The Health Code app in China has helped to reduce infection cases quickly and avert a larger loss of life. It is one of the functions of a ‘smart city’. This note discovers the potential of smart cities and the economic value of the technology in China
Technology is an economic growth facilitator
Technology is a facilitator of economic growth in economic theory. And we are in the middle of another technology revolution. The digital economy will contribute 48% of GDP in China in 2035, up from 23% in 2020, according to the Boston Consulting Group (p.10). The sector “Information Transmission, Software and Information Technology Services” grew 14.8% in 2019. We estimate that this growth rate could accelerate to 22% per year on average between 2020 and 2025 (even taking technology friction with the US into account) due to the implementation of 5G, consumer AI, the industrial Internet of Things, smart cities, and the Internet of Vehicles.
Covid-19 showcases the advantages of smart cities
This note will focus on the potential for smart cities in China. We have chosen this topic because smart cities are no longer just a concept. Indeed, in a surprising silver lining to the Covid-19 pandemic, smart city apps have shown they can help China contain the spread of the virus, helping to turn the economy from contraction in 1Q20 to growth in 2Q20. We saw some smart city apps in Wuhan during the Covid-19 pandemic, and later, in other parts of China. Similar apps that identify potential Covid-19 cases have emerged in some other countries.
In China, the smart system for Covid-19 is called the Health Code, with red, yellow, or green symbols to identify whether a person is potentially a high-risk candidate for Covid-19 infection or not.
The colour code system began as one of the functions of a very popular payment app originally for the app’s staff in China, then later developed as a national standard function in some popular apps. The app’s new Covid-19 function indicates whether a person can enter public places, e.g. the wet markets, or public transportation, based on calculations on whether that person has had contact with or gathered around people who are identified as confirmed Covid-19 cases. The calculations use input from sensors and surveillance cameras installed in the street and also on smart street lights. The Health Code has avoided the need to over-tighten social distancing measures that could result in a huge economic loss while at the same time identifying possible infection cases, and it’s managed to reduce infection rates in cities where it has been used.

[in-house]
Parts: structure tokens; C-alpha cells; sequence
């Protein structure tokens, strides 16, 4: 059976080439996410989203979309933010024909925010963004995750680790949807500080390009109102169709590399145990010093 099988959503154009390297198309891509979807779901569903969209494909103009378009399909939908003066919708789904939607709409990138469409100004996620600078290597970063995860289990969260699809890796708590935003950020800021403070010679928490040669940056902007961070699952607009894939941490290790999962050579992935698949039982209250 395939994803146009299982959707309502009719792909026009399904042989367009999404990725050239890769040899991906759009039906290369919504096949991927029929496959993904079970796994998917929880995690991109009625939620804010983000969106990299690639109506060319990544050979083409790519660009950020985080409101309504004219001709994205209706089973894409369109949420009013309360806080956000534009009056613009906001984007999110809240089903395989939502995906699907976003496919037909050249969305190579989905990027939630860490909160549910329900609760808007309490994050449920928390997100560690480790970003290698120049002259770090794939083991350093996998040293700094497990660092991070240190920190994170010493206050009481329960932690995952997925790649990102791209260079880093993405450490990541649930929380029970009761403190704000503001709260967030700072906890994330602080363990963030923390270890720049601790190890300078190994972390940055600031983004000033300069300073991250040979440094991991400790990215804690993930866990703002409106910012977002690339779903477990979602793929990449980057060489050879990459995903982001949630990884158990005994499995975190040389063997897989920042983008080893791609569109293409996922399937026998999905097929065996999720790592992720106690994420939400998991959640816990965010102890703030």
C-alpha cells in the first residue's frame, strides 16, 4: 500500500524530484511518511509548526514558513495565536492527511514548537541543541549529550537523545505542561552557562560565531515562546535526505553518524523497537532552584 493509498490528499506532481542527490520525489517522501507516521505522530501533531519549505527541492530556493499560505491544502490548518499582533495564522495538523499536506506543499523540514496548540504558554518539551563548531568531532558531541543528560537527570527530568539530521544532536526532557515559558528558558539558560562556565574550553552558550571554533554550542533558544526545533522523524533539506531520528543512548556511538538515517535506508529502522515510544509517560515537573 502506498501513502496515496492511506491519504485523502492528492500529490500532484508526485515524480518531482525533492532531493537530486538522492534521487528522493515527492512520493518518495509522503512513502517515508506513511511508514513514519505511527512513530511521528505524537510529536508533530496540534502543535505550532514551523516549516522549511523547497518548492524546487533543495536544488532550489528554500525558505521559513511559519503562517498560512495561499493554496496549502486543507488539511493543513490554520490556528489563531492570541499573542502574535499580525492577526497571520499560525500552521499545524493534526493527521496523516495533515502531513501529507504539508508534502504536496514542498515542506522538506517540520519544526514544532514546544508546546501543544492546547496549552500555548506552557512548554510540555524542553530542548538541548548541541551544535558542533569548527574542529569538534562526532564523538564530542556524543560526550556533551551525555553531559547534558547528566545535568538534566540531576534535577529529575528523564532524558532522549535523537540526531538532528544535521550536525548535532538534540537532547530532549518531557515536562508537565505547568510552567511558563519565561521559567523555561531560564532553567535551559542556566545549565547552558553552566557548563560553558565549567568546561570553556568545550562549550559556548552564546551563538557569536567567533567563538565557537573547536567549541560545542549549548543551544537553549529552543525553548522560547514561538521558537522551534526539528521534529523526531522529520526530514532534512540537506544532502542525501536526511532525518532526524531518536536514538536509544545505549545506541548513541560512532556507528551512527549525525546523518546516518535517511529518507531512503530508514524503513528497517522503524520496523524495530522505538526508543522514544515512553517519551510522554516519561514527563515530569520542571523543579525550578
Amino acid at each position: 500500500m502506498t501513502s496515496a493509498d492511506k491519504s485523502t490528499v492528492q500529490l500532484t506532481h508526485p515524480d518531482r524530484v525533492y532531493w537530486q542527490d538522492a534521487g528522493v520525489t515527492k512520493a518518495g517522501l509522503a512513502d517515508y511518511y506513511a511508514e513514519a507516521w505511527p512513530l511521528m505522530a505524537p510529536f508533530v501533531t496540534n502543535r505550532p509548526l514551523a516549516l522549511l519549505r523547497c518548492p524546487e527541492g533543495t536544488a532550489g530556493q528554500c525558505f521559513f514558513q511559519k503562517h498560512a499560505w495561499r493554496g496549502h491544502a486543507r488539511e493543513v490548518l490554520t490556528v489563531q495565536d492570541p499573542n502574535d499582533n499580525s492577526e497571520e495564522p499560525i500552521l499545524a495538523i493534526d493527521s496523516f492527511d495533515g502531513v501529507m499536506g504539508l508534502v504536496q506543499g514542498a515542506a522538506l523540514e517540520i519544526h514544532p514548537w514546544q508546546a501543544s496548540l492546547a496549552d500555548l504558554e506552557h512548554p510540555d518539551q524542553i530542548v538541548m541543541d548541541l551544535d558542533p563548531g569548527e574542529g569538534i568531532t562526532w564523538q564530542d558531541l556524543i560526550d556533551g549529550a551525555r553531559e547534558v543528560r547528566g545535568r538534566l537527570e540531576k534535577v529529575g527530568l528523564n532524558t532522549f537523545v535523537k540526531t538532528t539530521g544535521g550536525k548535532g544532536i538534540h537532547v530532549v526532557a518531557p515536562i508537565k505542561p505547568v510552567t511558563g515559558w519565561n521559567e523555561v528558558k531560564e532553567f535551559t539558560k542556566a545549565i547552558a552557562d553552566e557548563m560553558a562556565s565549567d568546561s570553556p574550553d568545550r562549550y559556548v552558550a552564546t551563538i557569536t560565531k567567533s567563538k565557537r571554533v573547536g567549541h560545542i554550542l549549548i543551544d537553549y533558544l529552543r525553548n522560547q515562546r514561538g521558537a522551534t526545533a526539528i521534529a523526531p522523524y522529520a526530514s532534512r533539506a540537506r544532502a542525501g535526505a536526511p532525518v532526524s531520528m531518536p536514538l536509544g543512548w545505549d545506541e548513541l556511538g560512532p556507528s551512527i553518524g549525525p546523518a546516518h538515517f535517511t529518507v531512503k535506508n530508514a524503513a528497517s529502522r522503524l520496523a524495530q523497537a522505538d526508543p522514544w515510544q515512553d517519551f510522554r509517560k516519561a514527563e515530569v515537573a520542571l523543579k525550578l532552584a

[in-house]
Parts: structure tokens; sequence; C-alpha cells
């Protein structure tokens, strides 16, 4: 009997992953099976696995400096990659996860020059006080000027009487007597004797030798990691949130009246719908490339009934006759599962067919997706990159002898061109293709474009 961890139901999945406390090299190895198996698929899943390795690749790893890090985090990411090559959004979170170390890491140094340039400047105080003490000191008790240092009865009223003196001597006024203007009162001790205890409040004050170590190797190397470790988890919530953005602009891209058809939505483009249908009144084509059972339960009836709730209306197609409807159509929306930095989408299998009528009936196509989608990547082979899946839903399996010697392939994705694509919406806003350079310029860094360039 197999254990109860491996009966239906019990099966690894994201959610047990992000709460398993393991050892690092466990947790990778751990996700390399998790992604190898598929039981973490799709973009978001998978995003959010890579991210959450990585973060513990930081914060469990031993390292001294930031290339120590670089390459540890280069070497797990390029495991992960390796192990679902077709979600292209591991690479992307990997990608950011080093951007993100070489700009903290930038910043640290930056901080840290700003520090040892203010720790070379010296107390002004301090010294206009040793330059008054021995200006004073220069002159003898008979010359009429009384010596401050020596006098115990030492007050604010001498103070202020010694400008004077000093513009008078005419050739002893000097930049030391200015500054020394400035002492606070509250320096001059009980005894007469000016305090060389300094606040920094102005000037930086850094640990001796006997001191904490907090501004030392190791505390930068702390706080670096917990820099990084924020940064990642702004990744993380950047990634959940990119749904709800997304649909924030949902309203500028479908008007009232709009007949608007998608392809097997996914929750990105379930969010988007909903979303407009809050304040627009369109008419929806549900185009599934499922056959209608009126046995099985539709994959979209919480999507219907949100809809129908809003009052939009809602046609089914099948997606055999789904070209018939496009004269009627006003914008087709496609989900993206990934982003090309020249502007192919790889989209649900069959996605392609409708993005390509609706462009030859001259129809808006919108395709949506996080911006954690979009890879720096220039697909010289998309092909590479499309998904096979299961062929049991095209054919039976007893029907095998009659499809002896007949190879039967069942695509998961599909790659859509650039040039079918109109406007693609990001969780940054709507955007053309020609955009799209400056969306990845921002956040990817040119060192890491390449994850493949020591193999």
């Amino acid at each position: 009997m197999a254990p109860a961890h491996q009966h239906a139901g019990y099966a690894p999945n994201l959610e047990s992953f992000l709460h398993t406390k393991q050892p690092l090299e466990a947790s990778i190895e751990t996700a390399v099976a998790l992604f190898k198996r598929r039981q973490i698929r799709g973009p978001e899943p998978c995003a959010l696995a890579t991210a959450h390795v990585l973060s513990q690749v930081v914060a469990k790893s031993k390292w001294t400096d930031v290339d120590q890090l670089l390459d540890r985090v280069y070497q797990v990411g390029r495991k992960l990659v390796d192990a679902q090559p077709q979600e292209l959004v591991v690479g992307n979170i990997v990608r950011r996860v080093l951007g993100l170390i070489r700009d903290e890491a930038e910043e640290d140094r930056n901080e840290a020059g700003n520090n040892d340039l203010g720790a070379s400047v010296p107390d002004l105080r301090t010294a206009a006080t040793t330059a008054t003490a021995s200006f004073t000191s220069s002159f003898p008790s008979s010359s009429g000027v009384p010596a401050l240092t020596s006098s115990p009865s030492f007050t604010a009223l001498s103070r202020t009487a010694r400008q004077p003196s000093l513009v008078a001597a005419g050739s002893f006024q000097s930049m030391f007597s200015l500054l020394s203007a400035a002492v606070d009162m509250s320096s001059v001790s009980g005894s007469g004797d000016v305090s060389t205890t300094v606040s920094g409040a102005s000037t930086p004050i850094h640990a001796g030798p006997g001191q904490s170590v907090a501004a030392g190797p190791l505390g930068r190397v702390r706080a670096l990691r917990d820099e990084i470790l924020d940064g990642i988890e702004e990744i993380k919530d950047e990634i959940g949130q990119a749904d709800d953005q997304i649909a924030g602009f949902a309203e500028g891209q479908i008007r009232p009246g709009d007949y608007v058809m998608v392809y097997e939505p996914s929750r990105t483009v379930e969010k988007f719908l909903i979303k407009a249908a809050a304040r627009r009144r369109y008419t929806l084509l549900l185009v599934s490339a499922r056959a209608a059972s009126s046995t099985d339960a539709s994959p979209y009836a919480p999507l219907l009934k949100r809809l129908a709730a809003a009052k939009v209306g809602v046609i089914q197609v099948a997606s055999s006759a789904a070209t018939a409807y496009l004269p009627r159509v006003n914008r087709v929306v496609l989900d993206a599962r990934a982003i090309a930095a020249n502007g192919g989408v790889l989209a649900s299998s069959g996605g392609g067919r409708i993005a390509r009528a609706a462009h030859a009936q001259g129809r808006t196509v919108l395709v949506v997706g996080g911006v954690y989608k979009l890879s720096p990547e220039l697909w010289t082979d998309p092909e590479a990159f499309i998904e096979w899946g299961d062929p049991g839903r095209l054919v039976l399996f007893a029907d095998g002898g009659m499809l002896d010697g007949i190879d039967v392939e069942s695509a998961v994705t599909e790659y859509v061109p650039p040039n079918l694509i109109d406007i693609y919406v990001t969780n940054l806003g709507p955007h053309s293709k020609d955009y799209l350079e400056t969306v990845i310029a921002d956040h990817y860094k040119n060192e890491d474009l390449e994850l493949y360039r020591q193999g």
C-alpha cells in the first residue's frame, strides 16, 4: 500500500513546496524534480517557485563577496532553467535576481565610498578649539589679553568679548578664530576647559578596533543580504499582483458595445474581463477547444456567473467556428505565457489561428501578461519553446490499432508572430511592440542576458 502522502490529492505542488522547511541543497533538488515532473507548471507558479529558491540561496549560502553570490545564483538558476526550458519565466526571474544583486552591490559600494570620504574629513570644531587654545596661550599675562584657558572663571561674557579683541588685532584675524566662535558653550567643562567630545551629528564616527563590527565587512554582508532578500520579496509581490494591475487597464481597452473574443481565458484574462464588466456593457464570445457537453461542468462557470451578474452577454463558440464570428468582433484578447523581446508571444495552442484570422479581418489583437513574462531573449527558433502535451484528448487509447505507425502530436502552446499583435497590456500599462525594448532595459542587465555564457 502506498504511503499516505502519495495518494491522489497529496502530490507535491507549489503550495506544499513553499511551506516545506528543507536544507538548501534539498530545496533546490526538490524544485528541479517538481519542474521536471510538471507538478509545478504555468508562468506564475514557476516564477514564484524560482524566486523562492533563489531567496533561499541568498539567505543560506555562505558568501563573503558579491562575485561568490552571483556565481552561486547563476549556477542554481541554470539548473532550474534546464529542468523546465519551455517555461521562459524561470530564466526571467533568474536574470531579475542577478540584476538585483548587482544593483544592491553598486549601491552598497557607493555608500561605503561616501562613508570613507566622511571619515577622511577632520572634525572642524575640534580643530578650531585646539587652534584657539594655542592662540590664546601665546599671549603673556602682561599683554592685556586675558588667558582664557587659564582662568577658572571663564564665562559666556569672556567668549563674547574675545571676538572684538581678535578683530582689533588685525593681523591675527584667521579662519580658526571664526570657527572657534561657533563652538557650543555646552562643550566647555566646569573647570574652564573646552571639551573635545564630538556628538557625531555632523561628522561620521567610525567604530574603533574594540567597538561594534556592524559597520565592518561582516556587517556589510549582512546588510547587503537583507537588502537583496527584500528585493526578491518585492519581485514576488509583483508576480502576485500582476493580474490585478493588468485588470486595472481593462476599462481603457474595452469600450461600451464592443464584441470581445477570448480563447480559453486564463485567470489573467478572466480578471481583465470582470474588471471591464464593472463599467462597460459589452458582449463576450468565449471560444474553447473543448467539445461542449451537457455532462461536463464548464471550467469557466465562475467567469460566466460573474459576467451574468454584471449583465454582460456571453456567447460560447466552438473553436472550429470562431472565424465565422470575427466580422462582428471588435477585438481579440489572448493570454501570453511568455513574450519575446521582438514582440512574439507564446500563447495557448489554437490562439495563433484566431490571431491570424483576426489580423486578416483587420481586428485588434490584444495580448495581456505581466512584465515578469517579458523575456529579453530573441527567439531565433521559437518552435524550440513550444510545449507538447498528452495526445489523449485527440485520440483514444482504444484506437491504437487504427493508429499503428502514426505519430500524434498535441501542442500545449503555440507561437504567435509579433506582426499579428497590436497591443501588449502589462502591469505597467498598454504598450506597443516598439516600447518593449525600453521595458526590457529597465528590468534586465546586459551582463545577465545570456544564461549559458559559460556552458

The benefits of smart cities
This is only one example of a smart city management system. But it’s helped to accelerate other smart city applications, as the government has gained confidence in these systems during this public health crisis. Other examples include applications for better traffic management when there is an accident, sewage leak alarms and apps for flood control and crime reduction.
The building blocks of smart cities are the telecommunications networks, smartphones, sensors, and surveillance cameras built on street lights, traffic signals, and buildings, big data centres and AI computation to analyse the data and find a solution.
The current market for “smart city” technology in China is estimated at CNY181 billion by the IDC in 2020, which is equivalent to just 0.18% of GDP but will increase to 0.3% of GDP in 2025 by our estimates. The market value does not net out the potential saving of lives and prevention of economic loss from outcomes such as flood or disease prevention/reduction, which could be huge.
We believe that without the help of smart city technology, China would not have emerged from the recession created by Covid-19 as quickly as it did (2Q20). Though not all of the recovery was the result of the success of smart city applications helping to end China’s lockdowns, in suppressing the spread of Covid-19, smart city apps did contribute to this growth. In this sense, smart cities are a relatively cheap enhancement in city management to increase the efficiency of urban crisis management and prevention. They can also facilitate driverless cars by enhancing transport signals and sensor management.
The table below shows that there is a positive relationship between the development of smart cities and GDP per capita of selected cities in China. High GDP per capita facilitates better smart city management, and smart city management can also help poorer cities to improve GDP through the convenience of city management.
Smart cities in China
Smart street lights are at the heart of China’s smart cities
The number of smart street lights required in China is estimated at 13 million assuming a 30% penetration rate of all street lights in 2025. This would take the market for smart street lights from an estimated CNY11.8 billion in 2019, according to the Annual Report on the Development of the Internet of Cities in China (2020) (p.114-115), to CNY59 billion by 2025 (ING estimate). Most of the investment will be via public-private partnerships with local governments. We believe that the speed of building smart cities in Beijing, Shanghai, Guangzhou, Shenzhen, Hangzhou will be faster than the national average as they have already had more local government investment, according to the annual report on the development of the internet of cities in China (2020) (p.113). Moreover, the economic value of smart cities is likely to be higher than the cost of the investment. Covid-19 has demonstrated the benefit of smart cities in limiting the damage from crises when they occur, and they could help to prevent crises, too.